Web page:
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Economies worsen in Europe

In this photo illustration a Euro coin and a GBP1 coin are displayed on November 26, 2010 in London, England.

TEXT OF INTERVIEW

JEREMY HOBSON: Just days after Ireland received a financial bailout from the European Union, the debt crisis in the Europe continues to worsen. The U.S. is sending a top Treasury Department official across the Atlantic to keep an eye on things. And the European Central Bank could announce new steps to fight the contagion as soon as tomorrow.

For more let's bring in reporter Christopher Werth in London. Christopher, Good Morning.

CHRISTOPHER WERTH: Good Morning, Jeremy.

HOBSON: So I'm hearing all of a sudden about debt concerns from places like Italy and even Belgium. Is the crisis now moving to what were considered stronger economies?

WERTH: Well, the answer is: Yes. The cost of public borrowing has shot up over the past couple of days. Even Germany, which has the strongest economy in Europe, saw interest rates rise a bit. But what may be most concerning is Portugal, largely considered the next domino to fall. The rating agency Standard & Poor's announced it could make it even more expensive for that country to barrow money.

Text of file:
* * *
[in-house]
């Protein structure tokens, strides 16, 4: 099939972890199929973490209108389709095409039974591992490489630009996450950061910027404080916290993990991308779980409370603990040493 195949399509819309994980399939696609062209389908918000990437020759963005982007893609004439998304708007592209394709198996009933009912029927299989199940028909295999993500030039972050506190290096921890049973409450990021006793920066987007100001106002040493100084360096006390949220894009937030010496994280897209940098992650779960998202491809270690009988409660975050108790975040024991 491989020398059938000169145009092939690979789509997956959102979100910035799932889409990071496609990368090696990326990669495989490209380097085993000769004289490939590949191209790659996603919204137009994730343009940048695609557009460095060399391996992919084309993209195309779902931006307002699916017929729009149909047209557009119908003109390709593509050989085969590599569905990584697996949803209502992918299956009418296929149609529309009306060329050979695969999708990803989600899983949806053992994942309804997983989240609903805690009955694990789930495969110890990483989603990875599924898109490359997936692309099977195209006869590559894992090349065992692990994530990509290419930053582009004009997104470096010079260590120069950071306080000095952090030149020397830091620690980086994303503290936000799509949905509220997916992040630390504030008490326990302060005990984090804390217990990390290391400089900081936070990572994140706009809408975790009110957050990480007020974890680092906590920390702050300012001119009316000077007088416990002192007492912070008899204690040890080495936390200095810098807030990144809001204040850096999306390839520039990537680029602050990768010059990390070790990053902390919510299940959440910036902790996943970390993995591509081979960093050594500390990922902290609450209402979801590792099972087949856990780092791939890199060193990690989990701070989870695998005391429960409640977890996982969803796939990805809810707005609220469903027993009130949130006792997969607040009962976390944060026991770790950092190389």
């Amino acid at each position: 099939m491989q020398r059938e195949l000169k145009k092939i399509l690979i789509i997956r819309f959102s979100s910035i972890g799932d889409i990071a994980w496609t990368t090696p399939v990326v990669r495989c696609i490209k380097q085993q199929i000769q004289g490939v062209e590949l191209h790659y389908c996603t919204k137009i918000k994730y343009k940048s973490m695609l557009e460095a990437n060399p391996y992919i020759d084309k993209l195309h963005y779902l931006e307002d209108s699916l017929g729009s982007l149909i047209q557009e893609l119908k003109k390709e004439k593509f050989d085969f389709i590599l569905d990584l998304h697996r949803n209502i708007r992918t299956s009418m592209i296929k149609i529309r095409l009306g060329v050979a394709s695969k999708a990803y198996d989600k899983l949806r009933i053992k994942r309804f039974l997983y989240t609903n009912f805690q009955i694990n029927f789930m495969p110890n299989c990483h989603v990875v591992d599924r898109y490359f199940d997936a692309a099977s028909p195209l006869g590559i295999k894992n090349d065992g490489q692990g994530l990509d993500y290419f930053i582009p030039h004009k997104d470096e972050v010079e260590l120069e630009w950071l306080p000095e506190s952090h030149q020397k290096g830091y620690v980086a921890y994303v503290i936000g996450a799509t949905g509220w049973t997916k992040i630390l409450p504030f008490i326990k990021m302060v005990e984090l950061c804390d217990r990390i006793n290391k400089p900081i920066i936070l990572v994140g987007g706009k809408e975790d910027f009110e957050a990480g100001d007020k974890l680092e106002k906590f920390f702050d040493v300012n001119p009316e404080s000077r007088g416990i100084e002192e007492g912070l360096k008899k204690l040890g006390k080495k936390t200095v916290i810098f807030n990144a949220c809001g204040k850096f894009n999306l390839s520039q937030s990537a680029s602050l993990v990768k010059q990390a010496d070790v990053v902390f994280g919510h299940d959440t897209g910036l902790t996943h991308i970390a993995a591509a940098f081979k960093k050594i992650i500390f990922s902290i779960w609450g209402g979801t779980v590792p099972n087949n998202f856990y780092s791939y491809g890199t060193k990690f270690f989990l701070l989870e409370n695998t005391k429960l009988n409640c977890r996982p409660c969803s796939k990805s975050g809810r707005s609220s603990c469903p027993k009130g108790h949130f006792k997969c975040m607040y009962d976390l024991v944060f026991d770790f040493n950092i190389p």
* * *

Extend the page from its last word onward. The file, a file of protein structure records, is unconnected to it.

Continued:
HOBSON: So things are getting worse in Portugal and across the continent it seems. Are there any new proposals to stop the spread of this crisis?

WERTH: It depends on what you mean by new. European leaders are planning a round of bank stress tests. But I spoke with Graham Turner of GFC Economics here inn London. He reminds us that stress tests were already tried around the time that Greece was bailed out earlier this year.

GRAHAM TURNER: And you know low and behold, here we are in November, December and some of the banks that passed the stress tests have run into trouble. So stress tests simply won't do the trick.

And it's also assumed the European Central Bank will embark on its own round of the bond buying spree the U.S. Federal Reserve began last month. But as you might have guessed, Europe also tried that around the time of Greece's bailout.

HOBSON: Christopher, seems like deja vu all over again. Christopher Werth joining us from London, thanks.

WERTH: Hey, thanks Jeremy.

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